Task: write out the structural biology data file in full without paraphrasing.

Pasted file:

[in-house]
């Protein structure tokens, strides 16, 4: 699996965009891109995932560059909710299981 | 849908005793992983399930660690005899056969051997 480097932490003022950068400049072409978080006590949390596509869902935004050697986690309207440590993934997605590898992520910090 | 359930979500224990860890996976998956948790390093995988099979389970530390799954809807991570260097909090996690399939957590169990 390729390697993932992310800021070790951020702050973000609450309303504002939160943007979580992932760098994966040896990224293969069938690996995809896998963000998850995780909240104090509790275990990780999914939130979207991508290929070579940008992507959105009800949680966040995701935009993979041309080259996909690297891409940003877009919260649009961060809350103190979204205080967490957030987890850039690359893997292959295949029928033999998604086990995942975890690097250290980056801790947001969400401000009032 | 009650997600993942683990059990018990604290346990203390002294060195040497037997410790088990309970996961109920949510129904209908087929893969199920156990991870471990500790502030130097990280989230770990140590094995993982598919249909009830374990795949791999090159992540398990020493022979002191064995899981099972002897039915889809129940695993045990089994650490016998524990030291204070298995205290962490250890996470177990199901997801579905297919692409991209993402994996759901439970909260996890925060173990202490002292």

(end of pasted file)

[in-house]
């Protein structure tokens, strides 16, 4: 699996965009891109995932560059909710299981 | 849908005793992983399930660690005899056969051997 480097932490003022950068400049072409978080006590949390596509869902935004050697986690309207440590993934997605590898992520910090 | 359930979500224990860890996976998956948790390093995988099979389970530390799954809807991570260097909090996690399939957590169990 390729390697993932992310800021070790951020702050973000609450309303504002939160943007979580992932760098994966040896990224293969069938690996995809896998963000998850995780909240104090509790275990990780999914939130979207991508290929070579940008992507959105009800949680966040995701935009993979041309080259996909690297891409940003877009919260649009961060809350103190979204205080967490957030987890850039690359893997292959295949029928033999998604086990995942975890690097250290980056801790947001969400401000009032 | 009650997600993942683990059990018990604290346990203390002294060195040497037997410790088990309970996961109920949510129904209908087929893969199920156990991870471990500790502030130097990280989230770990140590094995993982598919249909009830374990795949791999090159992540398990020493022979002191064995899981099972002897039915889809129940695993045990089994650490016998524990030291204070298995205290962490250890996470177990199901997801579905297919692409991209993402994996759901439970909260996890925060173990202490002292």